99 Years Ago Today, A Total Solar Eclipse Split A Major U.S. City

In just 75 days, an extraordinary event will take place in North America. A total solar eclipse will cast a rare darkness upon parts of 15 U.S. states, as well as sections of Mexico and Canada. This phenomenon will occur during the day, captivating the attention of many.

In a significant event that took place 99 years ago today, on January 24, 1925, a momentous total solar eclipse occurred in the northeastern United States. This celestial phenomenon caused a division among the residents of one of the world’s largest cities, creating distinct groups of eclipse observers and those who missed out on this extraordinary spectacle. Notably, a similar occurrence took place more recently on August 21, 2017.

On that day, a total solar eclipse occurred shortly after sunrise, visible from various locations including Minnesota, Wisconsin, Michigan, Pennsylvania, New York, Connecticut, Massachusetts, and Rhode Island. In New Haven, Connecticut, the total solar eclipse lasted a remarkable 2 minutes. However, it was the events that unfolded in Manhattan, New York City, that truly captured the world’s attention.

City Divided

On that day, a total solar eclipse could only be witnessed from within a narrow path of totality, measuring 103 miles in width. According to GreatAmericanEclipse, millions of people witnessed the event in the New York metropolitan area and the northeastern U.S. on a day that was both brilliantly clear and freezing. In that moment, it was poised to become the most watched solar eclipse ever recorded.

According to History Net, there were seven scientists on board the USS Los Angeles, a U.S. Navy airship. The airship was equipped with 500 pounds of telescopes and other skywatching gear. According to Space.com, a total of 26 airplanes surrounded it, while in Manhattan, 149 volunteers meticulously surveyed Upper Manhattan block by block and provided detailed reports to scientists. It was intended to verify the southern boundary of the path of totality.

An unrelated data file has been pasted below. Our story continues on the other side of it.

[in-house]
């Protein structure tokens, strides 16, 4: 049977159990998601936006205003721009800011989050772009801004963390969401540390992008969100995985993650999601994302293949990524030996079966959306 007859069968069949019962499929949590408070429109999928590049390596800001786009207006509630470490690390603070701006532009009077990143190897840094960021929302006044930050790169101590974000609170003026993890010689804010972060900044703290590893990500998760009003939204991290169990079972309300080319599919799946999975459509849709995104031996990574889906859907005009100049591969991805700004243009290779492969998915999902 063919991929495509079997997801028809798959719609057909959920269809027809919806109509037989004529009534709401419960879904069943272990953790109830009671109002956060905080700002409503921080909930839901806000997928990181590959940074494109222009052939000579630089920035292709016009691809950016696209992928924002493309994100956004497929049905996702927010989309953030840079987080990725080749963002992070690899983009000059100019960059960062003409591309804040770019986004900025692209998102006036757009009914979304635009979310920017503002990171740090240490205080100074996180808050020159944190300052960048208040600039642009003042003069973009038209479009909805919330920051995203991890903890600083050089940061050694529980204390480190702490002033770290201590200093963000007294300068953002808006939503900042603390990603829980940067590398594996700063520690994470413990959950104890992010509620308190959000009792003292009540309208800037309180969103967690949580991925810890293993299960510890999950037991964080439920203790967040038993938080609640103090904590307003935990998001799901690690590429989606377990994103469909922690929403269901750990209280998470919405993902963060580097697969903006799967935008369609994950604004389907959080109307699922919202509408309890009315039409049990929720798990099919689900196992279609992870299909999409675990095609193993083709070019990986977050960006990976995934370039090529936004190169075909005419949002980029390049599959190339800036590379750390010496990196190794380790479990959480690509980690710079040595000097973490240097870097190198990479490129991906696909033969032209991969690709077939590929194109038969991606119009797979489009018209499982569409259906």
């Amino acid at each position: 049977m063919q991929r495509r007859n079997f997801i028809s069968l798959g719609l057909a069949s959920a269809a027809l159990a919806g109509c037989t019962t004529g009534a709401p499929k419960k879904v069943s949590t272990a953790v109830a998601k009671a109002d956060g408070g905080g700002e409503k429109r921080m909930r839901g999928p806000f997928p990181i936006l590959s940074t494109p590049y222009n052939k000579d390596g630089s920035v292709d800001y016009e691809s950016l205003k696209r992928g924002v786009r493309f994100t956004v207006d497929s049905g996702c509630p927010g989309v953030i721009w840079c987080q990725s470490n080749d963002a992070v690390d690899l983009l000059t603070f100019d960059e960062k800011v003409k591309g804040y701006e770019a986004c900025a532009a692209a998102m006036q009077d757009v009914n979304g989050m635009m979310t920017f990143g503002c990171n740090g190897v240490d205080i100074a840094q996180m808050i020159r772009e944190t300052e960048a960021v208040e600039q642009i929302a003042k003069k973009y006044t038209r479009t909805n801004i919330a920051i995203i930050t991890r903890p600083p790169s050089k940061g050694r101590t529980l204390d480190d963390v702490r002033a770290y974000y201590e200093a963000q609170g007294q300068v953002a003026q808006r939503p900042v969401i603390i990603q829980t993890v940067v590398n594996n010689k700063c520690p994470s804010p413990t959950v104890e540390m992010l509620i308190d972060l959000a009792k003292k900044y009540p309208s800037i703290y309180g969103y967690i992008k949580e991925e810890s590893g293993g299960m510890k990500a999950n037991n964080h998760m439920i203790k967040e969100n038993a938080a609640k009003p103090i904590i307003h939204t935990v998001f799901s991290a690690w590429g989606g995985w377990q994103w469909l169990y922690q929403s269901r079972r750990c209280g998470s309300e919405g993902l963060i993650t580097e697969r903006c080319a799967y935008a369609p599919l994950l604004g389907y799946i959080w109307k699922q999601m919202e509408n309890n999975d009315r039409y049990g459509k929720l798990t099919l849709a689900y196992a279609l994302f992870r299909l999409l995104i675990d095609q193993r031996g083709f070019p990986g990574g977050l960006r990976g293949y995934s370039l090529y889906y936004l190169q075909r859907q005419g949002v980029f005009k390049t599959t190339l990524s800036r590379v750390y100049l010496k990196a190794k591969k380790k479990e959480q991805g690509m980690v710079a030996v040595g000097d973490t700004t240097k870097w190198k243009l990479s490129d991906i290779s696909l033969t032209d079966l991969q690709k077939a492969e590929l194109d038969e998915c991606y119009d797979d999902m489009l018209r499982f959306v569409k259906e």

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Wrong Calculations

The predicted boundary for Manhattan’s division was set at 83rd Street. People in the southern regions were expected to witness a total solar eclipse, while those in the areas below would only experience a partial eclipse. There is a stark contrast between the two events. During totality, darkness envelops the day, providing a unique opportunity to witness the sun’s corona without any visual aids. Viewing a partial solar eclipse, even when almost the entire sun’s disk is covered, requires the use of solar filter glasses. There is no darkness, no sign of the corona virus.

99 Years Ago Today, A Total Solar Eclipse Split A Major U.S. City

At the scene, it was discovered that 96th Street served as the dividing line, and the eclipse occurred four seconds behind schedule. Observing the total solar eclipse on April 8 from cities like San Antonio and Austin, Texas, presents a valuable lesson for enthusiasts. These cities will be situated right on the boundary between experiencing totality and not experiencing it.

History Repeated

In a remarkable celestial event, several cities are set to witness totality once more after a gap of nearly a century. The last time these cities experienced this phenomenon was back in 1925. Now, in just 75 days, they will have the opportunity to witness this awe-inspiring event once again.

Rochester, New York is one of them. “The eclipse has been a topic of discussion since 2012, with even our main newspapers mentioning the upcoming eclipse as early as 1925 during the last total solar eclipse,” stated Dan Schneiderman, Eclipse Partnership Manager at the Rochester Museum & Science Center, during an interview.

Rochester has recently released tickets and unveiled the initial lineup for the highly anticipated ROC the Eclipse festival, set to take place at the prestigious Rochester Museum & Science Center. In 1925, Rochester was on the brink, but come April 8, it will find itself in the path of a 3 minutes 40 seconds total solar eclipse.

“Many shared experiences, such as Covid-19 or 9/11, are often characterized by their negative impact,” Schneiderman stated. “We aim to create a memorable and positive shared experience for individuals, allowing random strangers to engage in conversations about their whereabouts during the total solar eclipse,” said the spokesperson. This upcoming event in Rochester is a rare occurrence, with the next one not happening until 2144. It presents a unique opportunity for the residents of Western New York, as well as millions of people in the 15 fortunate U.S. states.

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